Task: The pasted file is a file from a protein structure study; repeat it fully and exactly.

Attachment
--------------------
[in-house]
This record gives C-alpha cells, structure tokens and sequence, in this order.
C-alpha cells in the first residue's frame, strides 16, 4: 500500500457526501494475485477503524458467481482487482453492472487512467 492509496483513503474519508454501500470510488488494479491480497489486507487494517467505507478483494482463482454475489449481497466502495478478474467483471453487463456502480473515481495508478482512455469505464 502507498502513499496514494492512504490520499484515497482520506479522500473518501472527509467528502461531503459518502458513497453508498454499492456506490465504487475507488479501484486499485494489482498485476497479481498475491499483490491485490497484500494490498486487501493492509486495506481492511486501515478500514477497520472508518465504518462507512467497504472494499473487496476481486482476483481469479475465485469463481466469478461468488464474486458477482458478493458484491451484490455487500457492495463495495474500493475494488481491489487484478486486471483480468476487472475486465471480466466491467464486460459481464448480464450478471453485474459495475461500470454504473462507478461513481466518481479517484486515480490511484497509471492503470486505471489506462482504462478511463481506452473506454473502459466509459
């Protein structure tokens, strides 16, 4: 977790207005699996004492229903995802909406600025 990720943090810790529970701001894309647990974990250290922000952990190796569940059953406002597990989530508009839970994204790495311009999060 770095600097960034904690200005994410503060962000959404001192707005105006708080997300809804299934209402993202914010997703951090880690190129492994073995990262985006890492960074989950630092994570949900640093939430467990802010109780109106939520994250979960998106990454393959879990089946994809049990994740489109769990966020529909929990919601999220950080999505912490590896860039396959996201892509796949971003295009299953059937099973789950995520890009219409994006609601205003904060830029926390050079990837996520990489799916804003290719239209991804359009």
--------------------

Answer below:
[in-house]
This record gives C-alpha cells, structure tokens and sequence, in this order.
C-alpha cells in the first residue's frame, strides 16, 4: 500500500457526501494475485477503524458467481482487482453492472487512467 492509496483513503474519508454501500470510488488494479491480497489486507487494517467505507478483494482463482454475489449481497466502495478478474467483471453487463456502480473515481495508478482512455469505464 502507498502513499496514494492512504490520499484515497482520506479522500473518501472527509467528502461531503459518502458513497453508498454499492456506490465504487475507488479501484486499485494489482498485476497479481498475491499483490491485490497484500494490498486487501493492509486495506481492511486501515478500514477497520472508518465504518462507512467497504472494499473487496476481486482476483481469479475465485469463481466469478461468488464474486458477482458478493458484491451484490455487500457492495463495495474500493475494488481491489487484478486486471483480468476487472475486465471480466466491467464486460459481464448480464450478471453485474459495475461500470454504473462507478461513481466518481479517484486515480490511484497509471492503470486505471489506462482504462478511463481506452473506454473502459466509459
């Protein structure tokens, strides 16, 4: 977790207005699996004492229903995802909406600025 990720943090810790529970701001894309647990974990250290922000952990190796569940059953406002597990989530508009839970994204790495311009999060 770095600097960034904690200005994410503060962000959404001192707005105006708080997300809804299934209402993202914010997703951090880690190129492994073995990262985006890492960074989950630092994570949900640093939430467990802010109780109106939520994250979960998106990454393959879990089946994809049990994740489109769990966020529909929990919601999220950080999505912490590896860039396959996201892509796949971003295009299953059937099973789950995520890009219409994006609601205003904060830029926390050079990837996520990489799916804003290719239209991804359009």